Biomass energy can be produced from forest timber (firewood, wood pellets), as well as residue like wood shavings, from forest management and wood processing.

In order to carry out energy development projects, deforestation is often required. This may be for the purpose of mineral prospecting and extraction, or for the construction of energy-generation facilities.

Examples of energy development projects that can cause deforestation include hydroelectric dam construction, which usually requires the clearing and flooding of a large expanse of land.

Energy development also causes the release of large amounts of greenhouse gas. This can lead to global warming and climate change, both of which can affect the growth and vegetation, thereby contributing to deforestation.


8). Climate Change

The relationship between deforestation and climate change is a reciprocal one. This implies that climate change is both a cause and an effect of deforestation.

Climate change is associated with heatwave, drought, and other environmental effects that can reduce the productivity potential of forest vegetation and soil, thereby contributing to deforestation.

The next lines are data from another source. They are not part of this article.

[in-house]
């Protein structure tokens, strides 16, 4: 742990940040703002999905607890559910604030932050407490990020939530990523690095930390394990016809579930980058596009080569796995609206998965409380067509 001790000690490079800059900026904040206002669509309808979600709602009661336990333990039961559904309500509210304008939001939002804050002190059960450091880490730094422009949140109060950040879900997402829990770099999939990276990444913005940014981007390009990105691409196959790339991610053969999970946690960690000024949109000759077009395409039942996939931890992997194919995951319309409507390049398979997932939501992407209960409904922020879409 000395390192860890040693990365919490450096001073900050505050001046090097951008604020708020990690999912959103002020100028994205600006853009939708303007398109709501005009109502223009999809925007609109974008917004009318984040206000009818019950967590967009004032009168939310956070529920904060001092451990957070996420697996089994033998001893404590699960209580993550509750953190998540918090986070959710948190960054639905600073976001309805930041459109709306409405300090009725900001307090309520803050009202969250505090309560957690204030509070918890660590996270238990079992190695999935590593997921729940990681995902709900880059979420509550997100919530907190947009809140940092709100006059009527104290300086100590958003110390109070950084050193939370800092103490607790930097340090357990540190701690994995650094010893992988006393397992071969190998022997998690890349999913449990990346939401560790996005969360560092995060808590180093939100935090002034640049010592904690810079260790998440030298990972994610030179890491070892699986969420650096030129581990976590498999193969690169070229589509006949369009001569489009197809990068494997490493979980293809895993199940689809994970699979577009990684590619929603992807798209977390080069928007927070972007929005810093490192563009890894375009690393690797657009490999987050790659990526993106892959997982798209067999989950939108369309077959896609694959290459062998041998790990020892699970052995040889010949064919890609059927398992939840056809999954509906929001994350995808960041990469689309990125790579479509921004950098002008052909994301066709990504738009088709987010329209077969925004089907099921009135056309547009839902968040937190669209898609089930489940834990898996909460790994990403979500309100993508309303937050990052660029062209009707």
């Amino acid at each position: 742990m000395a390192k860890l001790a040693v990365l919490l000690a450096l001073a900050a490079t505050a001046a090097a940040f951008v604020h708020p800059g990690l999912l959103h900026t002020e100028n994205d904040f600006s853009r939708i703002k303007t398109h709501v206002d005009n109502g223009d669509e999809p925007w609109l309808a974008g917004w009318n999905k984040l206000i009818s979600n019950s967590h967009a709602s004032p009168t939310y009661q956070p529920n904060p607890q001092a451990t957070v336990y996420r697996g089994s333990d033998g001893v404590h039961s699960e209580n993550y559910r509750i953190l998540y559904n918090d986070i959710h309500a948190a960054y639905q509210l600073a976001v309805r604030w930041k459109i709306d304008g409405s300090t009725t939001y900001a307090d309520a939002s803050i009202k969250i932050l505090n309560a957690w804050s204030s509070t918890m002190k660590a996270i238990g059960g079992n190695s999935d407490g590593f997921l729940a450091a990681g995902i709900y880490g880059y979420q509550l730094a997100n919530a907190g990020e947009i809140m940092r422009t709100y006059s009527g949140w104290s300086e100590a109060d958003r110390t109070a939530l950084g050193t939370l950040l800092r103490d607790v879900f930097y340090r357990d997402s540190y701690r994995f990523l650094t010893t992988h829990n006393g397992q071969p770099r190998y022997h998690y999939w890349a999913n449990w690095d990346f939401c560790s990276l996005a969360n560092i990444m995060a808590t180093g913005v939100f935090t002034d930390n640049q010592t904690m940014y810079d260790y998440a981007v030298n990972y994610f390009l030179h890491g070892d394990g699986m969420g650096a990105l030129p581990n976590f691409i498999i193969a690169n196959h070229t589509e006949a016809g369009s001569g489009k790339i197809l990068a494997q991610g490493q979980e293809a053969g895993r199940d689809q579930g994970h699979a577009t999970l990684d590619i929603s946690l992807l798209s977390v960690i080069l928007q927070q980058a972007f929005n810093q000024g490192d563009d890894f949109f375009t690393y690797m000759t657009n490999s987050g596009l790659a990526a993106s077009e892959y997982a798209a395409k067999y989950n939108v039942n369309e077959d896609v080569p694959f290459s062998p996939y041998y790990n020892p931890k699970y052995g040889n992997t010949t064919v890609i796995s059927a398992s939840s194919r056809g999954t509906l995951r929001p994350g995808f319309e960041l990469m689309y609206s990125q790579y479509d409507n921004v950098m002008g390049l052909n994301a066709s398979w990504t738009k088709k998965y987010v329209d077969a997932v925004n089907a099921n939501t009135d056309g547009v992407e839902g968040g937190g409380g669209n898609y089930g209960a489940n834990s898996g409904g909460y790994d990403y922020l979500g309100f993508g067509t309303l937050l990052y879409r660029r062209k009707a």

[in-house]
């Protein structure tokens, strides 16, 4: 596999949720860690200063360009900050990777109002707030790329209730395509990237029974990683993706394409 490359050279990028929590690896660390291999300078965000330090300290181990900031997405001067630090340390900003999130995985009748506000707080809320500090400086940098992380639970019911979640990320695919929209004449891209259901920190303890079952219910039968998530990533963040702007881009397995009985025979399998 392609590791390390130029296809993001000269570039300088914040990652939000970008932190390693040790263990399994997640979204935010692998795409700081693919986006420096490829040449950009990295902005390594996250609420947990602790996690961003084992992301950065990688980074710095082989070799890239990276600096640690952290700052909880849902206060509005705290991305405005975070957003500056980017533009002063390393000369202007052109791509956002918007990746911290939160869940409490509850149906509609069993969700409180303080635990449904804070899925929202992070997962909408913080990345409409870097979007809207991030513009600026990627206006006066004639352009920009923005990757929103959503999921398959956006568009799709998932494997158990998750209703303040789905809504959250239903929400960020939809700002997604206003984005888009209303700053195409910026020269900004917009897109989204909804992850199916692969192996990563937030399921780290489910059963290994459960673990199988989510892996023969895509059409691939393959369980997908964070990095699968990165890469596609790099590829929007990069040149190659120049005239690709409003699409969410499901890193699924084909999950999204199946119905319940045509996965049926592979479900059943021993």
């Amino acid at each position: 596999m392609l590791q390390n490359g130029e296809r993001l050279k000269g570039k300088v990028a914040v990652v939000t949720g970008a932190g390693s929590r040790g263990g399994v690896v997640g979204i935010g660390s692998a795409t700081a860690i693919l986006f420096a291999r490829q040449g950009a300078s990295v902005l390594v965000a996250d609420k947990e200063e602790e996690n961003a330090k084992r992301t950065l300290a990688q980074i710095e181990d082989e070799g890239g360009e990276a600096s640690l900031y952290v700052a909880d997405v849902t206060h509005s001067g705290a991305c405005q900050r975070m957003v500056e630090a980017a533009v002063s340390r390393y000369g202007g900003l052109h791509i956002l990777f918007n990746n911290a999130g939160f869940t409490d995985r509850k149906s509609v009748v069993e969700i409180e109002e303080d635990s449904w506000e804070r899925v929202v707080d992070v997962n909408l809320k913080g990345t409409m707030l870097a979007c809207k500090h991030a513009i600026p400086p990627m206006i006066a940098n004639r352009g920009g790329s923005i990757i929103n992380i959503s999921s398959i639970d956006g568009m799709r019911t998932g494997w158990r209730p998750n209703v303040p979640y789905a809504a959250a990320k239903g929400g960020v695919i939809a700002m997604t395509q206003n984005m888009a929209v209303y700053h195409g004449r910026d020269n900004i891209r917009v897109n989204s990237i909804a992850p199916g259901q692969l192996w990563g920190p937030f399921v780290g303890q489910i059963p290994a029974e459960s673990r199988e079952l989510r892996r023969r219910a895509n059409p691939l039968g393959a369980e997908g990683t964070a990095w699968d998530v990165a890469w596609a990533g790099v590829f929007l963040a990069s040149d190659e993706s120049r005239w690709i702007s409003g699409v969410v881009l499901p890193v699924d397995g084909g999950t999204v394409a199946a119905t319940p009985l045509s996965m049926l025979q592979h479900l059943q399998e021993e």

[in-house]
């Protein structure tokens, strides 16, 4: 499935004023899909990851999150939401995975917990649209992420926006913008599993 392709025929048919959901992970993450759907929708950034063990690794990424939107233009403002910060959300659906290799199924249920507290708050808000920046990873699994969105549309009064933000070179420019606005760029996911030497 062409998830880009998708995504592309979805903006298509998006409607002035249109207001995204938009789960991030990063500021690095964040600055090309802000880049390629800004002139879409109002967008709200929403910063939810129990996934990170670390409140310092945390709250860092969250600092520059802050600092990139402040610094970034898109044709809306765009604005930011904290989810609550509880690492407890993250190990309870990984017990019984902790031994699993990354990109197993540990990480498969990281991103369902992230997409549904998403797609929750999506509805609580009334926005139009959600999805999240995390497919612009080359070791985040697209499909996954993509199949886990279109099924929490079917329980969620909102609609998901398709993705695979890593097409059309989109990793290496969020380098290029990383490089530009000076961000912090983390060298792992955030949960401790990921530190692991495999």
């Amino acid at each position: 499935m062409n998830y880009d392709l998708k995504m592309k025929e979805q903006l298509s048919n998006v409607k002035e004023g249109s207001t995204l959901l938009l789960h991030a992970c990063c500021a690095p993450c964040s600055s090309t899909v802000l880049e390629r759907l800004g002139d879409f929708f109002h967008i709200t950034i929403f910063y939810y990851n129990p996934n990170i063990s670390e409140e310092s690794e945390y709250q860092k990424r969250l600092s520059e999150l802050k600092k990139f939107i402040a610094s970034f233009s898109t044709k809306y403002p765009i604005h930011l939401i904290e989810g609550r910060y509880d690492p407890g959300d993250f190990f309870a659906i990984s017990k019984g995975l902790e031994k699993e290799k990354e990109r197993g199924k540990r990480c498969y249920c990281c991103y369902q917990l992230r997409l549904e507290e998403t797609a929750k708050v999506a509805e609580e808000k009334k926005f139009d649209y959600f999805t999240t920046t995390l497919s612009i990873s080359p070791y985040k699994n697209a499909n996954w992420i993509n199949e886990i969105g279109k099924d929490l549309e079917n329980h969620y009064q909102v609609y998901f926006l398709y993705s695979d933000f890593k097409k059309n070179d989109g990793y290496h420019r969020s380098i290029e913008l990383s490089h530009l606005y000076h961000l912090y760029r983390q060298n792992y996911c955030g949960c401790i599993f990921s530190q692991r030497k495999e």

In addition to destroying forests through unfavorable environmental conditions, climate change also induces other hazardous events like wildfires, which can damage forest ecosystems.

Climate change harms both biotic and abiotic components of the forest ecosystem, including vegetation, soil and organisms, by creating unfavorable conditions that do not support the survival of these groups.

In reverse, climate change is also an effect of deforestation. This is mainly because when deforestation occurs, the vegetation which has been cut down, may decay to release greenhouse gases like carbon dioxide (CO2) and methane (CH4). These gases cause global warming and climate change.


Natural Causes of Deforestation

Although deforestation is mostly the result of human (anthropogenic) activities, some natural processes can also lead to deforestation. The natural causes of deforestation are discussed as follows;


9). Desertification as one of the Causes of Deforestation

Like climate change, desertification is both a cause and an effect of deforestation.